The notion of the square root of −1 originated with the quadratic formula: the solution of certain quadratic equations mathematically exists only if the so-called imaginary quantity could be defined. Euler first used i for the imaginary unit but that notation did not take hold until roughly Ampere's time. Ampere3 used the symbol i to denote current (intensite de current). It wasn't until the twentieth century that the importance of complex numbers to circuit theory became evident. By then, using i for current was entrenched and electrical engineers chose j for writing complex numbers.

An **imaginary number** has the form .A
**complex number**, z, consists of the ordered pair (*a*,*b*), a is the real component and b is the imaginary component (the j is suppressed because the
imaginary component of the pair is always in the second position). The imaginary number ** jb** equals (

**0**,

**). Note that**

*b**a*and

*b*are real-valued numbers.

Figure 2.1 shows that we can locate a complex number in what we
call the **complex plane**. Here, a, the real part, is the x-coordinate and *b*, the imaginary part, is the ** y**-coordinate.

From analytic geometry, we know that locations in the plane can be expressed as the sum of vectors, with the vectors corresponding to the x and y directions. Consequently, a complex number
*z* can be expressed as the (vector) sum *z* = *a* + *jb* where j indicates the y-coordinate. This representation is known as the **Cartesian form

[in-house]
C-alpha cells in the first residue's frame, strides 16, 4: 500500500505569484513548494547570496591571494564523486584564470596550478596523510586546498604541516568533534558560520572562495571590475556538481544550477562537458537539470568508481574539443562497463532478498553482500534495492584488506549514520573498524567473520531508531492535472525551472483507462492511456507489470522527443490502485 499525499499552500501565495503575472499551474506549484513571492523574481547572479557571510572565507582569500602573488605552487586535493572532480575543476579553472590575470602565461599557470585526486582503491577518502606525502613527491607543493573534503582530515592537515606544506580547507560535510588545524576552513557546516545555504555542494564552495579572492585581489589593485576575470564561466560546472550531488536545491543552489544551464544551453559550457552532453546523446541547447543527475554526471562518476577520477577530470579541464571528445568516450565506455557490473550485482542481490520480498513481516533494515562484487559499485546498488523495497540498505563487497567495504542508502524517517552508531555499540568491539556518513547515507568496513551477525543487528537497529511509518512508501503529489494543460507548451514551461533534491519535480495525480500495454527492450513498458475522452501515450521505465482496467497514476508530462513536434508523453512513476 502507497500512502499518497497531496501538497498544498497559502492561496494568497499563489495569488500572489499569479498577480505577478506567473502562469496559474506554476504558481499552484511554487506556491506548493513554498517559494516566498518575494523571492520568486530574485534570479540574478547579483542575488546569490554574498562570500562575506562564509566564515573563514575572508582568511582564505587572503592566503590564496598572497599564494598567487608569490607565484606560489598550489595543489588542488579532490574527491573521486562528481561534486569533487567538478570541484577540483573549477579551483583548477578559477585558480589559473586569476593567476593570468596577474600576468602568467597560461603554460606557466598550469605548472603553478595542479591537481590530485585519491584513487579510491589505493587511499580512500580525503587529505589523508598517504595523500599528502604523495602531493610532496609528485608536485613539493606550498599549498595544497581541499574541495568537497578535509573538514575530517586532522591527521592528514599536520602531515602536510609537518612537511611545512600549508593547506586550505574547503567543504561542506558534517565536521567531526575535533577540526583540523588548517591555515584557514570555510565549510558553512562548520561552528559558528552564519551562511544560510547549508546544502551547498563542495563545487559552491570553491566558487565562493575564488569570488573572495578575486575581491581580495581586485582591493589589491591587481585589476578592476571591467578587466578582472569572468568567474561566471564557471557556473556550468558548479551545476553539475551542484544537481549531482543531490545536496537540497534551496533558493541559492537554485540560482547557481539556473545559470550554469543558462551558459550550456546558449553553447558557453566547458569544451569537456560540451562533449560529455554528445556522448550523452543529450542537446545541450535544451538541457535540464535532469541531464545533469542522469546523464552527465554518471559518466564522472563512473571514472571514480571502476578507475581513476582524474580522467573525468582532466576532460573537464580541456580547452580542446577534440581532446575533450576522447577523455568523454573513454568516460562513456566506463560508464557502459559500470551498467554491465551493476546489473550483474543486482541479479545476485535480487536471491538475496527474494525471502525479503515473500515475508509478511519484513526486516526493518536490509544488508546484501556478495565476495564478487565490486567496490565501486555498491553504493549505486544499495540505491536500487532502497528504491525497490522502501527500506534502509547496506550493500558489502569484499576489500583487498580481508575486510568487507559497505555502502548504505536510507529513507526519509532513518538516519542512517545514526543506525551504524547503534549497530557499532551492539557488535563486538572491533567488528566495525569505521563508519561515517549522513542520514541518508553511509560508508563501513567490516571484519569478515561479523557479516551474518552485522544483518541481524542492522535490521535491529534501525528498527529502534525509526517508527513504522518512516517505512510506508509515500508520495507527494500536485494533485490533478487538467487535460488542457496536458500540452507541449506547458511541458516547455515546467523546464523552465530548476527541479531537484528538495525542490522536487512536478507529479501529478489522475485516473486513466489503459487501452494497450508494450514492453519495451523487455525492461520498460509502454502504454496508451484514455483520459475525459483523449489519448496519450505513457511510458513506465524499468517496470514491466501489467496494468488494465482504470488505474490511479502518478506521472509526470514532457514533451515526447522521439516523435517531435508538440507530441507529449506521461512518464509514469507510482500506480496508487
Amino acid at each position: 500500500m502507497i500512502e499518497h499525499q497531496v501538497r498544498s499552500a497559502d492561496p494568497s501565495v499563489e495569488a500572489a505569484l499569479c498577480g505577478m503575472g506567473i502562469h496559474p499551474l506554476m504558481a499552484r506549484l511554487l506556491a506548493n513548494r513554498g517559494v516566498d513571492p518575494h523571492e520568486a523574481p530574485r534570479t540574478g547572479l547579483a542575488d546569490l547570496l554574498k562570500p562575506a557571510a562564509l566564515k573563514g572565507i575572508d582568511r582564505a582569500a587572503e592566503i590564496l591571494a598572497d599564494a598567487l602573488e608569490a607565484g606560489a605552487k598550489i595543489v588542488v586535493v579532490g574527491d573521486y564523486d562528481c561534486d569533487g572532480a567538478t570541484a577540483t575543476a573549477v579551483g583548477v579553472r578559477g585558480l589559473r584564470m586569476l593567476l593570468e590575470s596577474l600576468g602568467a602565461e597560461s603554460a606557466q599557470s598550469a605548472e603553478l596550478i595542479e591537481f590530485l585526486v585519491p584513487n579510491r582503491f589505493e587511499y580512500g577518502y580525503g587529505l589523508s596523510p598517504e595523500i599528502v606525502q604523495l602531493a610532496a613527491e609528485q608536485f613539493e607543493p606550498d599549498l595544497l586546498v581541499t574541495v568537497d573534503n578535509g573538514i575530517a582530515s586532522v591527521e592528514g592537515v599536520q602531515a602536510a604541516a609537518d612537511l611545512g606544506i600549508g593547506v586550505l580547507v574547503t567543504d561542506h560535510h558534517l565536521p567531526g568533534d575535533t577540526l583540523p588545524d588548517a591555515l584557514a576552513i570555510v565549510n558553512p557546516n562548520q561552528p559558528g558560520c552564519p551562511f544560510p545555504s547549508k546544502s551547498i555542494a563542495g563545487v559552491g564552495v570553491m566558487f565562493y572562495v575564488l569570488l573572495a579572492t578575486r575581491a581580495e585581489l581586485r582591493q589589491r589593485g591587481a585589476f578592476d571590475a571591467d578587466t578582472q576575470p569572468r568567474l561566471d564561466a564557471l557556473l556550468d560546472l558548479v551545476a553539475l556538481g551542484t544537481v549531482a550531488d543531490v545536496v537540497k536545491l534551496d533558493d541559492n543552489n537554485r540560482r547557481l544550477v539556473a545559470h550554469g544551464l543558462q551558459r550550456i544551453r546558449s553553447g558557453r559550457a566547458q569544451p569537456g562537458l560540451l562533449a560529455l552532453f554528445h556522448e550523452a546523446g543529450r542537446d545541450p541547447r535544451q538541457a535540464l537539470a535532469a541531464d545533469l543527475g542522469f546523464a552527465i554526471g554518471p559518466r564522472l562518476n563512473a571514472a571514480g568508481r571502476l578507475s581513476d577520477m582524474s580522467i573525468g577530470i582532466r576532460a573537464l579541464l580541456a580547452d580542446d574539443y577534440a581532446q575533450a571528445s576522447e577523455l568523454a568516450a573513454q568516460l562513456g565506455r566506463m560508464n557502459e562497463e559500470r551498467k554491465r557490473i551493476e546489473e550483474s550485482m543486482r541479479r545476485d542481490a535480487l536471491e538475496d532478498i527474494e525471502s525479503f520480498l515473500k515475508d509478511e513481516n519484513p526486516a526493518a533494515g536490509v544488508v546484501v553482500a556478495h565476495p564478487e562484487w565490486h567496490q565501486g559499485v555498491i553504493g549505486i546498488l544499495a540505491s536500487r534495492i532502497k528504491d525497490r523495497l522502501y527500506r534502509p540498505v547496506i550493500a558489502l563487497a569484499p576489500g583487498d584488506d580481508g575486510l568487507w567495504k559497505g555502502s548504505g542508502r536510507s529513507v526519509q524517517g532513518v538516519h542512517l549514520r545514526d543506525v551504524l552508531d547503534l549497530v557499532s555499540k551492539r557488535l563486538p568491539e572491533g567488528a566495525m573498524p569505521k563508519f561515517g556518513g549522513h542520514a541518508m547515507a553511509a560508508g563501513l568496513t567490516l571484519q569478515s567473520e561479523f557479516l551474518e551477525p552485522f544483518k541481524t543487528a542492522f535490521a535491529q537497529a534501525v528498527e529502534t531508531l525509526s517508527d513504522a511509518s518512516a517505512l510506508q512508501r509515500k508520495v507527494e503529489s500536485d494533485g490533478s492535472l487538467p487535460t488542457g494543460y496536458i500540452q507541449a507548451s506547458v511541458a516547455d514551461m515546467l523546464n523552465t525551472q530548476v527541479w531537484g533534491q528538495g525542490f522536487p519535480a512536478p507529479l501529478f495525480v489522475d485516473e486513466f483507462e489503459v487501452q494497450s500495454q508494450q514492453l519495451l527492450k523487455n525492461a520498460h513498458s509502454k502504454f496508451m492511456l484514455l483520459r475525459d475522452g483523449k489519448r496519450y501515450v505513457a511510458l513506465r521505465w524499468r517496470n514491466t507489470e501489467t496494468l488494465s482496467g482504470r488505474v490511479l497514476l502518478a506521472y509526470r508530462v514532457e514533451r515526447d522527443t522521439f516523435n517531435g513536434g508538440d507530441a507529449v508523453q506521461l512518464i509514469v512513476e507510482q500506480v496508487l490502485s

of** ** z**. An imaginary number can't be numerically added to a real number; rather, this notation for a complex number represents vector addition, but
it provides a convenient notation when we perform arithmetic manipulations.

Some obvious terminology. The **real part** of the complex number *z = a + jb*, written as Re (*z*), equals a. We consider the **real part**
as a function that works by selecting that component of a complex number not multiplied by *j.* The **imaginary part** of *z*, **Im** (*z*), equals b: that part of a complex number that is multiplied by *j*. Again, both the real and imaginary parts of a complex number are real-valued.

The **complex conjugate** of z, written as z *, has the same real part as z but an imaginary part of the opposite sign.

Using Cartesian notation, the following properties easily follow.

- If we add two complex numbers, the real part of the result equals the sum of the real parts and the imaginary part equals the sum of the imaginary parts. This property follows from the laws of vector addition.

- The product of
*j*and a real number is an imaginary number:*ja*. The product of*j*and an imaginary number is a real number:*j (jb)=**−**b*because*j*^{2}*=**−**1*. Consequently, multiplying a complex number by j rotates the number's position by 90 degrees.

**Exercise 2.1.1**

Use the Definition of addition to show that the real and imaginary parts can be expressed as a sum/diference of a complex number and its conjugate.

and

Complex numbers can also be expressed in an alternate form, polar form, which we will find quite useful. Polar form arises arises from the geometric interpretation of complex numbers. The Cartesian form of a complex number can be re-written as

By forming a right triangle having sides a and b, we see that the real and imaginary parts correspond to the cosine and sine of the triangle's base angle. We thus obtain the **polar form** for complex numbers.

The quantity * r* is known as the

**magnitude**of the complex number z, and is frequently written as |z|. The quantity

*is the complex number's*

**θ****angle**. In using the arc-tangent formula to find the angle, we must take into account the quadrant in which the complex number lies.

**Exercise 2.1.2**

Convert **3** **−** **2**** j** to polar form.

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